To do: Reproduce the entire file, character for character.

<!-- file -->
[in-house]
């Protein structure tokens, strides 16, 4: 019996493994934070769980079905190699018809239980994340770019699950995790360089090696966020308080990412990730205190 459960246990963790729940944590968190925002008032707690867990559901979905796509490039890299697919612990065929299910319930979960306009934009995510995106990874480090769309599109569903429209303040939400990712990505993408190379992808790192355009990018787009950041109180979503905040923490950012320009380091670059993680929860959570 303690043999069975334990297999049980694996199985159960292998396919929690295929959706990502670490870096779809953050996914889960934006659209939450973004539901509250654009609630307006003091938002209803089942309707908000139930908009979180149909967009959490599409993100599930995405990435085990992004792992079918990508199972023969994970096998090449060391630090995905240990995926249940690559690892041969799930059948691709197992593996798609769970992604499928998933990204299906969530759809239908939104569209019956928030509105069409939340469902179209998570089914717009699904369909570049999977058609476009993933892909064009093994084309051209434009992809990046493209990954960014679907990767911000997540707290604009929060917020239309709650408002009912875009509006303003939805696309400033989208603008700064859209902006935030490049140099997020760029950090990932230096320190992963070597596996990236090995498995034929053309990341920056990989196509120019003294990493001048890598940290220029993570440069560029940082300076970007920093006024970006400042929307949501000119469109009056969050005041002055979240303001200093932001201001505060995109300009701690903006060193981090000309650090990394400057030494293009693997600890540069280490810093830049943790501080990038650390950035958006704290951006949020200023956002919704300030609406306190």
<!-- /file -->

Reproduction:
[in-house]
């Protein structure tokens, strides 16, 4: 019996493994934070769980079905190699018809239980994340770019699950995790360089090696966020308080990412990730205190 459960246990963790729940944590968190925002008032707690867990559901979905796509490039890299697919612990065929299910319930979960306009934009995510995106990874480090769309599109569903429209303040939400990712990505993408190379992808790192355009990018787009950041109180979503905040923490950012320009380091670059993680929860959570 303690043999069975334990297999049980694996199985159960292998396919929690295929959706990502670490870096779809953050996914889960934006659209939450973004539901509250654009609630307006003091938002209803089942309707908000139930908009979180149909967009959490599409993100599930995405990435085990992004792992079918990508199972023969994970096998090449060391630090995905240990995926249940690559690892041969799930059948691709197992593996798609769970992604499928998933990204299906969530759809239908939104569209019956928030509105069409939340469902179209998570089914717009699904369909570049999977058609476009993933892909064009093994084309051209434009992809990046493209990954960014679907990767911000997540707290604009929060917020239309709650408002009912875009509006303003939805696309400033989208603008700064859209902006935030490049140099997020760029950090990932230096320190992963070597596996990236090995498995034929053309990341920056990989196509120019003294990493001048890598940290220029993570440069560029940082300076970007920093006024970006400042929307949501000119469109009056969050005041002055979240303001200093932001201001505060995109300009701690903006060193981090000309650090990394400057030494293009693997600890540069280490810093830049943790501080990038650390950035958006704290951006949020200023956002919704300030609406306190």